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Intel targets connected home with Lantiq acquisition

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Intel has agreed to buy Lantiq Semiconductor, a German-based supplier of broadband access and home networking semiconductors. Terms of the deal were not disclosed.

The acquisition will expand Intel's opportunities in the growing market dubbed the Internet of Things (IoT), where everyday items - from heart monitors to automobiles - are connected to the cloud via embedded electronic devices.

Intel will also gain a stronger foothold in the cable residential gateway market and broaden its offering to other gateway markets, including DSL, vectoring and G.fast, fibre access networks (via GPON chips), and even LTE, cordless phones and smart routers.

Dan Artusi, Lantiq CEO said: “Intel and Lantiq share a common vision about the evolution of the connected home and the intelligent network. Together we can drive the transformation of the broadband customer premises equipment as it becomes a smart gateway that connects an increasingly diverse roster of devices and services in the home.”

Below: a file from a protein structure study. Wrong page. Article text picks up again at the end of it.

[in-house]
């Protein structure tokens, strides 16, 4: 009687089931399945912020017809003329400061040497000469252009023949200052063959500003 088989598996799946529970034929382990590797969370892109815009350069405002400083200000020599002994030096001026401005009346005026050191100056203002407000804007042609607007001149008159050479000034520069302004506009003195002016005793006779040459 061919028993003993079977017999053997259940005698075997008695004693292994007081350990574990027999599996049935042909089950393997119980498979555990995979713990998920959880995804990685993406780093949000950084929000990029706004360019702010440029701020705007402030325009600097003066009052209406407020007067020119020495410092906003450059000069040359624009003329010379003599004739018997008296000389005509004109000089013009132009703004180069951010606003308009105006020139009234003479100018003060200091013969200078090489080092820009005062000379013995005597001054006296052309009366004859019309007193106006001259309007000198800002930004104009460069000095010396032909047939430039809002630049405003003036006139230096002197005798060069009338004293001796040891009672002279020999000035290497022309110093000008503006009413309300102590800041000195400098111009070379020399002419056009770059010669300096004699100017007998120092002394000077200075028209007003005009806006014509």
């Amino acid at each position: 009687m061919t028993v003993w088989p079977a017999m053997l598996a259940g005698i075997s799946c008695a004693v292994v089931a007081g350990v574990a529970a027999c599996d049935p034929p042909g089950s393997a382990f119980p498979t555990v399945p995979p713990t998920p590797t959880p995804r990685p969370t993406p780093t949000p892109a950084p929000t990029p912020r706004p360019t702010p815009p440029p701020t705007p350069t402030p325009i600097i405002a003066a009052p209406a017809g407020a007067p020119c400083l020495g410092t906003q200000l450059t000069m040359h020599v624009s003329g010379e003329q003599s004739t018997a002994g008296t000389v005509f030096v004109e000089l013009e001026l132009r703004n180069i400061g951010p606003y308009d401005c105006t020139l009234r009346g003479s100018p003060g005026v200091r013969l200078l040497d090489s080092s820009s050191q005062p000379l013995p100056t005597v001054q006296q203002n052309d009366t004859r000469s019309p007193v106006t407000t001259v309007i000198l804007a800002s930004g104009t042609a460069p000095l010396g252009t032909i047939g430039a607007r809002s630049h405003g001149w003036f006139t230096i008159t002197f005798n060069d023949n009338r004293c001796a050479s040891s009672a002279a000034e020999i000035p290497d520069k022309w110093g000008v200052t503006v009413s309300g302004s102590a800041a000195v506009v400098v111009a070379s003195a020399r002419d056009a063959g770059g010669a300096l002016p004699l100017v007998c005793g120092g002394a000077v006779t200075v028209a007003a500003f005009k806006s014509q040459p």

Market research firm ABI Research predicts that the number of wireless gadgets is expected to double by the end of the decade, with most of this growth expected to come from smart devices other than PCs and mobile phones. This has set up a new battleground as Intel, Broadcom, Qualcomm and other chip makers look to establish themselves in the market.

Technology firms are betting heavily on Internet device-connected homes. Last year Samsung Electronics paid $200 million for US-based start-up SmartThings, which makes software that helps control everything from door locks to light switches in homes, while Google paid a massive $3.2 billion for Nest, a developer of connected thermostats and smoke detectors.

Kirk Skaugen, senior vice president and general manager of Intel's Client Computing Group, said: “By 2018, we expect more than 800 million broadband-connected households worldwide. Intel has been a global leader in driving broadband into the home and to connected compute devices. The combination of our cable gateway business with Lantiq's technology and talent can allow global service providers to introduce new home computing experiences and enable consumers to take advantage of a more smart and connected home.”

The transaction, which is subject to customary closing conditions and regulatory approvals, is expected to close in approximately 90 days.

Privately held Lantiq was formed in 2009 when Golden Gate Capital purchased the former operations of Infineon Technologies.

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